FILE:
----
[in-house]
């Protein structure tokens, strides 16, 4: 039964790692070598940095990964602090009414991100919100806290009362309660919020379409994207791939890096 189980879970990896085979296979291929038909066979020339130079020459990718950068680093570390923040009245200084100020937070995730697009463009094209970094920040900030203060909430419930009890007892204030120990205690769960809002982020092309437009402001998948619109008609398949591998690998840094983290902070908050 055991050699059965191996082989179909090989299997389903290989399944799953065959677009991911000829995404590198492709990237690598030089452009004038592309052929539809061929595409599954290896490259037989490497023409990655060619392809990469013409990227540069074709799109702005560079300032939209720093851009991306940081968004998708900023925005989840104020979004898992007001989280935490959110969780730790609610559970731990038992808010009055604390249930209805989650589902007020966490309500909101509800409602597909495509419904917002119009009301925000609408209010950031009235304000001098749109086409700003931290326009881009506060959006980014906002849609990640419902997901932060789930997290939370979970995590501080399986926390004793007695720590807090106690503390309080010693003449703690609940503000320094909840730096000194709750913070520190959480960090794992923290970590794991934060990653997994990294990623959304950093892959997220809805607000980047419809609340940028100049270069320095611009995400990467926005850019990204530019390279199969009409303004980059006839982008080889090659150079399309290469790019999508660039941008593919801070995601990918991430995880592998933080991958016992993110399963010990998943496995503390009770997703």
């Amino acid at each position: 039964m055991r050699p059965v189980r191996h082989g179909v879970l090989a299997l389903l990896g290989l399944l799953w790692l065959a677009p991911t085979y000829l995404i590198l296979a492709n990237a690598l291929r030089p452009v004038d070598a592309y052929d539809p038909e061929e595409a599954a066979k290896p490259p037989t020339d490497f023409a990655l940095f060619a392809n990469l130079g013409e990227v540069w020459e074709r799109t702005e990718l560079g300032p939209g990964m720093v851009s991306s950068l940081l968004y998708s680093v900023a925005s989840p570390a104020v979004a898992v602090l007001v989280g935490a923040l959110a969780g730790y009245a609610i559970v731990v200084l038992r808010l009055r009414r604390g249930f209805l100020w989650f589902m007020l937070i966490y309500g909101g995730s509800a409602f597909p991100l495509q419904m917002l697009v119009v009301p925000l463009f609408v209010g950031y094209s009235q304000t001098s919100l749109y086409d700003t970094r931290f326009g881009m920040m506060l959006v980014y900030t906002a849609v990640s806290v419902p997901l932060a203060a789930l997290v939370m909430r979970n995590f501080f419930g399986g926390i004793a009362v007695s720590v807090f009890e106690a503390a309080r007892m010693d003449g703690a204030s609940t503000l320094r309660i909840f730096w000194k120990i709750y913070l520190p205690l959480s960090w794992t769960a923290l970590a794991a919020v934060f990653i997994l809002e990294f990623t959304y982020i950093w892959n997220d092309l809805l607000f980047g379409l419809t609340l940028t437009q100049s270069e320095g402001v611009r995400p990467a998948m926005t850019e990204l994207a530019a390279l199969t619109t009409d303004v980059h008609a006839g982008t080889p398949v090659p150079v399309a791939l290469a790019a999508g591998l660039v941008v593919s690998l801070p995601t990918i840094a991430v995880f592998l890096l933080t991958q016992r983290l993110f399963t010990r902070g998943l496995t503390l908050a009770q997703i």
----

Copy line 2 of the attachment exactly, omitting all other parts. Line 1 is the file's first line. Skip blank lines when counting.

């Protein structure tokens, strides 16, 4: 039964790692070598940095990964602090009414991100919100806290009362309660919020379409994207791939890096 189980879970990896085979296979291929038909066979020339130079020459990718950068680093570390923040009245200084100020937070995730697009463009094209970094920040900030203060909430419930009890007892204030120990205690769960809002982020092309437009402001998948619109008609398949591998690998840094983290902070908050 055991050699059965191996082989179909090989299997389903290989399944799953065959677009991911000829995404590198492709990237690598030089452009004038592309052929539809061929595409599954290896490259037989490497023409990655060619392809990469013409990227540069074709799109702005560079300032939209720093851009991306940081968004998708900023925005989840104020979004898992007001989280935490959110969780730790609610559970731990038992808010009055604390249930209805989650589902007020966490309500909101509800409602597909495509419904917002119009009301925000609408209010950031009235304000001098749109086409700003931290326009881009506060959006980014906002849609990640419902997901932060789930997290939370979970995590501080399986926390004793007695720590807090106690503390309080010693003449703690609940503000320094909840730096000194709750913070520190959480960090794992923290970590794991934060990653997994990294990623959304950093892959997220809805607000980047419809609340940028100049270069320095611009995400990467926005850019990204530019390279199969009409303004980059006839982008080889090659150079399309290469790019999508660039941008593919801070995601990918991430995880592998933080991958016992993110399963010990998943496995503390009770997703």